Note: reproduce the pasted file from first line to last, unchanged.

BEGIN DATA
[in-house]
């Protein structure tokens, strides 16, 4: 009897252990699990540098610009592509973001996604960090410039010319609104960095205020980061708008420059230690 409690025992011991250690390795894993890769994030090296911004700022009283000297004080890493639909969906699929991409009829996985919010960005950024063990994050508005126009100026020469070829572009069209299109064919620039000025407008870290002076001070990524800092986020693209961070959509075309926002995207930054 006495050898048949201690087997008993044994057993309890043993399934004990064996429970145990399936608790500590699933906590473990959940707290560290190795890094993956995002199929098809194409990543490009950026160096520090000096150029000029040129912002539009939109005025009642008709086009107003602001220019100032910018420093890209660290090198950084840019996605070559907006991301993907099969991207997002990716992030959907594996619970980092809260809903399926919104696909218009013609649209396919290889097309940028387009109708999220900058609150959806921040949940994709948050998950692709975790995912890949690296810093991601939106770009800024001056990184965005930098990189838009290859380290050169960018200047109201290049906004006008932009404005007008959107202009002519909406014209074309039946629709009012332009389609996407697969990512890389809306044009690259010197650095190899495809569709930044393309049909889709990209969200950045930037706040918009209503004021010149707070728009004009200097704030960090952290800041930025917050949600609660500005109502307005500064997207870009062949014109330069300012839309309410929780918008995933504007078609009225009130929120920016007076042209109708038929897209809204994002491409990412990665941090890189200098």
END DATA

[in-house]
């Protein structure tokens, strides 16, 4: 009897252990699990540098610009592509973001996604960090410039010319609104960095205020980061708008420059230690 409690025992011991250690390795894993890769994030090296911004700022009283000297004080890493639909969906699929991409009829996985919010960005950024063990994050508005126009100026020469070829572009069209299109064919620039000025407008870290002076001070990524800092986020693209961070959509075309926002995207930054 006495050898048949201690087997008993044994057993309890043993399934004990064996429970145990399936608790500590699933906590473990959940707290560290190795890094993956995002199929098809194409990543490009950026160096520090000096150029000029040129912002539009939109005025009642008709086009107003602001220019100032910018420093890209660290090198950084840019996605070559907006991301993907099969991207997002990716992030959907594996619970980092809260809903399926919104696909218009013609649209396919290889097309940028387009109708999220900058609150959806921040949940994709948050998950692709975790995912890949690296810093991601939106770009800024001056990184965005930098990189838009290859380290050169960018200047109201290049906004006008932009404005007008959107202009002519909406014209074309039946629709009012332009389609996407697969990512890389809306044009690259010197650095190899495809569709930044393309049909889709990209969200950045930037706040918009209503004021010149707070728009004009200097704030960090952290800041930025917050949600609660500005109502307005500064997207870009062949014109330069300012839309309410929780918008995933504007078609009225009130929120920016007076042209109708038929897209809204994002491409990412990665941090890189200098």